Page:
Four major companies announced significant sales of their oil sands assets, all to Canadian buyers, since December. High costs and low oil prices have made it harder to generate acceptable profits from Alberta’s heavy crude.

In mid-December Norwegian Statoil ASA sold its stake in the oil sands to Calgary-based Athabasca Oil Corp in a deal worth up to $832 million. Athabasca acquired the Leismer steamdriven project, which produces 24,000 barrels a day, as well as the undeveloped Corner lease – both are located south of Fort McMurray and employ some 220 people.

In early March Royal Dutch Shell sold current and undeveloped assets to Canadian Natural Resources for US$7.3 billion. These are made up of Shell’s 60-per-cent stake in the Athabasca Oil Sands Project which includes the Albian Sands mining operation north of Fort McMurray, the Shell-operated Scotford bitumen upgrader and Quest carbon capture project northeast of Edmonton. Shell and Canadian Natural also acquired Houston-based Marathon Oil’s 20 per cent stake in Athabasca for US$1.23 billion each. Shell is trying to trim its debt, which totaled US$73 billion last year.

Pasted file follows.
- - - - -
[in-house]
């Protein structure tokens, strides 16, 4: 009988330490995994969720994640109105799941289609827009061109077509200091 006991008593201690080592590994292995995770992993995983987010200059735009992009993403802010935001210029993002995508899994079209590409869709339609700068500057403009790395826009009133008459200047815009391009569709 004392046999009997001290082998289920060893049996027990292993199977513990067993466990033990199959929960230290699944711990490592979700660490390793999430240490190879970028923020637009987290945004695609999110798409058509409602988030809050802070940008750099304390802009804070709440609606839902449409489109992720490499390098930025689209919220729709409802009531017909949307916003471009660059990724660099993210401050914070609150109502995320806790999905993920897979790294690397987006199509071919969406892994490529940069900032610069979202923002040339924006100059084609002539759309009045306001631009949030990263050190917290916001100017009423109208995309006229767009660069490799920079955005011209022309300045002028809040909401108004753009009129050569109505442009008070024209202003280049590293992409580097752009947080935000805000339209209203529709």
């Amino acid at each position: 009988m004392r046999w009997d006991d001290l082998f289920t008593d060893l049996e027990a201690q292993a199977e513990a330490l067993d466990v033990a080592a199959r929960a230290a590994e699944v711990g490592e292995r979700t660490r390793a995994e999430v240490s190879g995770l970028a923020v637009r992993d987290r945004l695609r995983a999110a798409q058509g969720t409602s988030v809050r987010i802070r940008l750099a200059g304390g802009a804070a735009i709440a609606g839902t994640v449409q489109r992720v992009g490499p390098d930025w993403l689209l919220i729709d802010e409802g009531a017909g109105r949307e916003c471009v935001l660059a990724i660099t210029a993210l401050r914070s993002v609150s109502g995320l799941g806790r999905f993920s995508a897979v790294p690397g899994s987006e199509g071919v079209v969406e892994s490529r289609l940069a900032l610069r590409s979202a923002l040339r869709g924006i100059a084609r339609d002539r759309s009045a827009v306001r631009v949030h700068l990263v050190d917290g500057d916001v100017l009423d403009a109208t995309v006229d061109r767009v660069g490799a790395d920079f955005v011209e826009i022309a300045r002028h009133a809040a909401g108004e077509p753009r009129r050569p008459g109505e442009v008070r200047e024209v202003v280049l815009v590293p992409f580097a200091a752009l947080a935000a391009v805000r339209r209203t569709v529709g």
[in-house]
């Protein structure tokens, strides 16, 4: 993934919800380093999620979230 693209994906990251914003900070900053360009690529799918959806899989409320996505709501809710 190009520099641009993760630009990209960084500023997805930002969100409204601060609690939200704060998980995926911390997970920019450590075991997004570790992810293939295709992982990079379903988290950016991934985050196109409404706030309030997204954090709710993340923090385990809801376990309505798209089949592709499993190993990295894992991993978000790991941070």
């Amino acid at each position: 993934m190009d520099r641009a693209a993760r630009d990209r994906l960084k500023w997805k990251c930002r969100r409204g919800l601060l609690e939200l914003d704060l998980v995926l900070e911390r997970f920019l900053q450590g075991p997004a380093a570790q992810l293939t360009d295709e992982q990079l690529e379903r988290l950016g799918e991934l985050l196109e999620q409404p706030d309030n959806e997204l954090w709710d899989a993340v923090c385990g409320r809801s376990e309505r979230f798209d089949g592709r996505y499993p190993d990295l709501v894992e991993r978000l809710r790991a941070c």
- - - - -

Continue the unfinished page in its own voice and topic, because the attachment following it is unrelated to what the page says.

Houston-based ConocoPhillips agreed to sell its Canadian oil sands and natural gas assets later in March to Calgary-based Cenovus Energy for $17.7 billion. The deal saw Cenovus acquiring ConocoPhillips’s 50 per cent stake in oil sands assets the two companies previously co-owned, and the latter’s conventional oil and natural gas assets in west-central Alberta and northeastern B.C.’s Deep Basin.